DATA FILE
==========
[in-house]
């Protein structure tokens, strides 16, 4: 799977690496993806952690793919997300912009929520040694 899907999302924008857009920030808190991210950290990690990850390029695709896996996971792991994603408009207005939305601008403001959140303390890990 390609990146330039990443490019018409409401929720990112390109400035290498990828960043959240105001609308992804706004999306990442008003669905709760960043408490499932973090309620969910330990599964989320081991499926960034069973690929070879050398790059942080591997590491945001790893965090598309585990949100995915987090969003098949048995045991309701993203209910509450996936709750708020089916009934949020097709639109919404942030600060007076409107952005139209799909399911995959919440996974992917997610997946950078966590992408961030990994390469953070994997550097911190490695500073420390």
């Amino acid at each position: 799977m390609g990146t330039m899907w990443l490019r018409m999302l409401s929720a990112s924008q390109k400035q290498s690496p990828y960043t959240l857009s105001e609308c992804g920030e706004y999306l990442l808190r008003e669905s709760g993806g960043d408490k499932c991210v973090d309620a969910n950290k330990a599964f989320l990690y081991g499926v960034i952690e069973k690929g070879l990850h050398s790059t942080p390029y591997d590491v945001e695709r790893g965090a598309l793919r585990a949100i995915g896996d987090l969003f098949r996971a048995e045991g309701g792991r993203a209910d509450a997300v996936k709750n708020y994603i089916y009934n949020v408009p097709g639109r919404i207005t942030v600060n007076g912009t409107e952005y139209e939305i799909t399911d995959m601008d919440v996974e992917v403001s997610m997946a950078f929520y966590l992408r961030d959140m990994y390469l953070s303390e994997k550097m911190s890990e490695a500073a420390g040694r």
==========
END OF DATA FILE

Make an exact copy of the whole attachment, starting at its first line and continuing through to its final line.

[in-house]
């Protein structure tokens, strides 16, 4: 799977690496993806952690793919997300912009929520040694 899907999302924008857009920030808190991210950290990690990850390029695709896996996971792991994603408009207005939305601008403001959140303390890990 390609990146330039990443490019018409409401929720990112390109400035290498990828960043959240105001609308992804706004999306990442008003669905709760960043408490499932973090309620969910330990599964989320081991499926960034069973690929070879050398790059942080591997590491945001790893965090598309585990949100995915987090969003098949048995045991309701993203209910509450996936709750708020089916009934949020097709639109919404942030600060007076409107952005139209799909399911995959919440996974992917997610997946950078966590992408961030990994390469953070994997550097911190490695500073420390």
């Amino acid at each position: 799977m390609g990146t330039m899907w990443l490019r018409m999302l409401s929720a990112s924008q390109k400035q290498s690496p990828y960043t959240l857009s105001e609308c992804g920030e706004y999306l990442l808190r008003e669905s709760g993806g960043d408490k499932c991210v973090d309620a969910n950290k330990a599964f989320l990690y081991g499926v960034i952690e069973k690929g070879l990850h050398s790059t942080p390029y591997d590491v945001e695709r790893g965090a598309l793919r585990a949100i995915g896996d987090l969003f098949r996971a048995e045991g309701g792991r993203a209910d509450a997300v996936k709750n708020y994603i089916y009934n949020v408009p097709g639109r919404i207005t942030v600060n007076g912009t409107e952005y139209e939305i799909t399911d995959m601008d919440v996974e992917v403001s997610m997946a950078f929520y966590l992408r961030d959140m990994y390469l953070s303390e994997k550097m911190s890990e490695a500073a420390g040694r």